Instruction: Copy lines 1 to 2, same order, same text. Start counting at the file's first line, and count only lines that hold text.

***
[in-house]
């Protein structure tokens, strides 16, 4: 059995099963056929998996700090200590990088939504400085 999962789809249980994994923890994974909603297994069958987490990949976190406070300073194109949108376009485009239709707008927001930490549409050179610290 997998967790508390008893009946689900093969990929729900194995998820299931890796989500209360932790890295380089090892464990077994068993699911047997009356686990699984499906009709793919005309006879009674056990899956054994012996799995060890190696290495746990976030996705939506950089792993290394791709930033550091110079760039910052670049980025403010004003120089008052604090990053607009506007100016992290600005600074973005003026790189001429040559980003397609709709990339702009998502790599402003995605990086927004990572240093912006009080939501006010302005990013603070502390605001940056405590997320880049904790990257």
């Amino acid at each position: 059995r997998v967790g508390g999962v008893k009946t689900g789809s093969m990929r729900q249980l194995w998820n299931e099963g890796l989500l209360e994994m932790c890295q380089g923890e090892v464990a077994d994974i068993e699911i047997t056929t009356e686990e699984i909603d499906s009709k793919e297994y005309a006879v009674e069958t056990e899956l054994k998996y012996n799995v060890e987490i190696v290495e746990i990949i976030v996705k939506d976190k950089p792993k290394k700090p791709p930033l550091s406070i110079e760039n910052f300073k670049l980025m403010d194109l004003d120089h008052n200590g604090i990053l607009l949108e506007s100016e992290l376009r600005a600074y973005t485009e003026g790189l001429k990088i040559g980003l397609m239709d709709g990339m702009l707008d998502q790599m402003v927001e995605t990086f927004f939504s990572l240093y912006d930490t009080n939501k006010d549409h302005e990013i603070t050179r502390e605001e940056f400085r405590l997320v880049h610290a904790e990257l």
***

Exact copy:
[in-house]
């Protein structure tokens, strides 16, 4: 059995099963056929998996700090200590990088939504400085 999962789809249980994994923890994974909603297994069958987490990949976190406070300073194109949108376009485009239709707008927001930490549409050179610290 997998967790508390008893009946689900093969990929729900194995998820299931890796989500209360932790890295380089090892464990077994068993699911047997009356686990699984499906009709793919005309006879009674056990899956054994012996799995060890190696290495746990976030996705939506950089792993290394791709930033550091110079760039910052670049980025403010004003120089008052604090990053607009506007100016992290600005600074973005003026790189001429040559980003397609709709990339702009998502790599402003995605990086927004990572240093912006009080939501006010302005990013603070502390605001940056405590997320880049904790990257």